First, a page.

As the youngest president ever elected, John F. Kennedy should have been the picture of health, but nothing is farther from the truth. JFK lived in constant pain. As a child, he suffered from gastrointestinal issues, which were later diagnosed as Addison’s disease. This caused him extreme chronic back pain that was further exacerbated by his World War II service. Throughout his life, he required numerous surgeries. JFK also had trouble sleeping, making him reliant on various sleeping pills. On top of all that, he was a cigar aficionado and smoked constantly. Most of these health concerns were kept secret in order to uphold a false image of vitality and youth.
6. James Madison
James Madison was such a frail teenager, many people mistakenly thought he had contracted any number of the diseases that were common for the times. In 1775, he was commissioned as the colonel of the Orange County militia during the American Revolution, but never saw actual combat due to his poor health. Frailty continued to define his adult life. He was the smallest of all the US presidents, his weight rarely exceeding a hundred pounds. Madison was constantly exhausted and suffered from depression and seizures. And the rotten cherry on top: he was also a hypochondriac, someone who lives in fear that they have a serious medical illness.
7. James Monroe
James Monroe served as the fifth president of the United States. In 1785, he contracted malaria while visiting the Mississippi River, and would come down with fevers as a result for years to come. In 1825, he suffered a severe seizure that nearly killed him. In 1830, he developed a chronic lung illness—probably pulmonary tuberculosis—that made it hard to breathe and caused him to cough up wads of blood. Monroe died of it on Independence Day 1831.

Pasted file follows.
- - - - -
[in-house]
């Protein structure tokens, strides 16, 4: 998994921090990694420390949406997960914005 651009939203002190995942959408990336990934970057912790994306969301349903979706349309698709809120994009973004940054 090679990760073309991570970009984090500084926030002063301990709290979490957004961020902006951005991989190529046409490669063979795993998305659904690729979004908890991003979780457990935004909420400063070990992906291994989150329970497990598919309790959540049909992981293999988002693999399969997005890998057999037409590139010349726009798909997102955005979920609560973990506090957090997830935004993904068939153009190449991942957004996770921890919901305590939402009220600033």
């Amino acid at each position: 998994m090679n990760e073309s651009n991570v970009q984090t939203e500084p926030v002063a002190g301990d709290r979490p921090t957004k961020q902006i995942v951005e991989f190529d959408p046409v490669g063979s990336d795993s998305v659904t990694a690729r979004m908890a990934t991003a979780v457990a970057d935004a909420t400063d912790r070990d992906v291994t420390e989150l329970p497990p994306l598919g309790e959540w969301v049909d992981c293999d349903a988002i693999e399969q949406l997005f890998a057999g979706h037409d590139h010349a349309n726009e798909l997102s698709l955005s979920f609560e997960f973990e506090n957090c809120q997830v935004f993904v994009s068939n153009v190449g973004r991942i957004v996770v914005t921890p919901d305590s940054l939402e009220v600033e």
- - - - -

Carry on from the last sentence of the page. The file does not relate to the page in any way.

8. Ronald Reagan
During his presidency, Ronald Reagan had a few health scares. In 1985, he had multiple polyps removed from his colon, one of which was cancerous. Two years later, he had a patch of skin cancer removed from his nose. Following his time in office, Reagan was diagnosed with Alzheimer’s disease, but many suspect that he suffered from it while he was still president. Unfortunately, he was also a rabid smoker. In order to quit, he gorged himself on large amounts of jellybeans.
9. William Taft
Weighing in at 314 pounds, William Taft was the heaviest president in American history. His doctors never treated him properly, however, because of how little regard there had been at the time for the potential harm of excessive weight. Except for a short period, his eating habits were not great; he would eat a twelve-ounce steak for breakfast every morning. Taft also suffered from obstructive sleep apnea. He was always mentally and physically tired, and would often fall asleep in important meetings and if rumors are to be believed, even on the golf course.
10. Woodrow Wilson
Woodrow Wilson is known as one of the hardest working presidents, but that work ethic is reflected in his poor health. Cary T. Grayson, his personal physician, even expressed concerns over Wilson’s health at the beginning of his presidency. In 1919, he suffered a severe stroke, which left him partially paralyzed. Stubborn and refusing to resign, Wilson worked tirelessly to hide his illness from the American public, while his wife essentially took over the presidential duties behind the scenes. This pressure and stress only worsened his condition.